That the principle of the one-way street may turn out to be a cul de sac, also in purely economic terms, is something the Chinese are currently experiencing in the Global South. Their Belt and Road Initiative projects are developed primarily by Chinese companies and workers, lack transparent tenders and involve very little transfer of know-how.

That worked well for a long time. Meanwhile, however, there is growing dissatisfaction, particularly in Africa and Latin America. And that has much to do with the lack of involvement of civil society as well as environmental degradation, corruption and high financing interest.

Building long-term trust: the key to success

Who could benefit if China's Belt and Road Initiative were to weaken? "The Europeans", is the answer often heard (usually from Europe), "the Europeans! With their economic power, their soft power and their trademark, civil society dialogue!"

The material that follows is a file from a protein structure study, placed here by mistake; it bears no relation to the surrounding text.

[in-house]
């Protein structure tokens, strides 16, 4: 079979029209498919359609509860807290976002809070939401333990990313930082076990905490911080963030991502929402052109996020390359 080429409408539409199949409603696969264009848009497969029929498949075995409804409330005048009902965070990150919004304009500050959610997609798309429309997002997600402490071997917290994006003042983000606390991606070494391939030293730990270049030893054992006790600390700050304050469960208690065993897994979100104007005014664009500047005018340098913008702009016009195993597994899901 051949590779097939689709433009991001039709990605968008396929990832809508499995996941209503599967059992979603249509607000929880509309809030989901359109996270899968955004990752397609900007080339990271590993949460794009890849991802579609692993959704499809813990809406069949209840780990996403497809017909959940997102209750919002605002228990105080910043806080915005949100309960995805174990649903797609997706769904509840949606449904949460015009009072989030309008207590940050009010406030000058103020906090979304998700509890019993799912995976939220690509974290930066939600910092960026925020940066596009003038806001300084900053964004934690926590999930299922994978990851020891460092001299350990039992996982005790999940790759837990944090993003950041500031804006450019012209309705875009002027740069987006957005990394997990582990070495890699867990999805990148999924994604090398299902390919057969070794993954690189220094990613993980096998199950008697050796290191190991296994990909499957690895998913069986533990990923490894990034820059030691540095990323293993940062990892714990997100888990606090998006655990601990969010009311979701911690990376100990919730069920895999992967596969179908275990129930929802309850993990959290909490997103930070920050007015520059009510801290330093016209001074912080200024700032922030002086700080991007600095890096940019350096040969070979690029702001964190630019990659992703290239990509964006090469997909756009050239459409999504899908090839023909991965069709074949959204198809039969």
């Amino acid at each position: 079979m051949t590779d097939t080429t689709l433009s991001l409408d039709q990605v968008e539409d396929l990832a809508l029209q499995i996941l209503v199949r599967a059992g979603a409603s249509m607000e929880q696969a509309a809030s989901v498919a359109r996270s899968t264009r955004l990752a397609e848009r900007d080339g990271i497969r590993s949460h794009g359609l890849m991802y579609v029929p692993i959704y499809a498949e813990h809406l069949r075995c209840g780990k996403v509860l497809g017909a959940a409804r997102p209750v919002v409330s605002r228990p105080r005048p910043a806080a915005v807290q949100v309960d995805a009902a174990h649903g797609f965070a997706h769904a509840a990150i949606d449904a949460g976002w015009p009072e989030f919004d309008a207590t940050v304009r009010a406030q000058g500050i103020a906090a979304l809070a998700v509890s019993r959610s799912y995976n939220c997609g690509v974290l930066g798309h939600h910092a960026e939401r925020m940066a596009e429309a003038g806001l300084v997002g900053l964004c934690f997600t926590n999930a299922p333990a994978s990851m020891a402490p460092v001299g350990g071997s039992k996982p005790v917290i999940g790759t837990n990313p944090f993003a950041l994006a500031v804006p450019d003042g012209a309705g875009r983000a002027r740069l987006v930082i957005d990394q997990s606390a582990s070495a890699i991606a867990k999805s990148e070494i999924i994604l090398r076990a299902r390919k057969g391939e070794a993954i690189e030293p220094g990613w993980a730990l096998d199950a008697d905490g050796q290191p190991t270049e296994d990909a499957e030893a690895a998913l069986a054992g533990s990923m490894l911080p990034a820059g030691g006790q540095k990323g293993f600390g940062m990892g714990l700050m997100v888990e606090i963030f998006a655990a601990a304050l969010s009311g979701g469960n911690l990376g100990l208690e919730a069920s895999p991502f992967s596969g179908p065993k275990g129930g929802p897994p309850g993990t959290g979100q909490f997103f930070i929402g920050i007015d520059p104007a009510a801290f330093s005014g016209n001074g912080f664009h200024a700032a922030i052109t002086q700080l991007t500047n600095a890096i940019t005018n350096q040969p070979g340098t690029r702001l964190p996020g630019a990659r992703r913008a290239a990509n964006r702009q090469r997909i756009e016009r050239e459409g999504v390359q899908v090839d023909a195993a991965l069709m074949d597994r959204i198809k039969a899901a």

But be warned against complacency. Unless soft power manages to build long-term trust, it has little other value. That is not a rule that applies exclusively to autocracies. Decisively developing the two-way street towards the South is something even European will not be able to avoid.

There are even more answers in the second part of this article:

What does foreign cultural policy mean? More answers (2)

Published on 28 August 2023 under the title Gegen den Strich: Auswärtige Kulturpolitik (Against the Grain: Foreign Cultural Policy) in Internationale Politik 5, September/October 2023, pp. 100 -105

Über den Autor
A man with light brown hair and a slightly greyish short beard. He is wearing a dark blue jacket and a white shirt. His arms are crossed and he is smiling at the camera.
Dr. Joachim Staron

Joachim Staron is an editor of Internationale Politik. He has previously held positions including Press Officer at ifa – Institut für Auslandsbeziehungen in Stuttgart.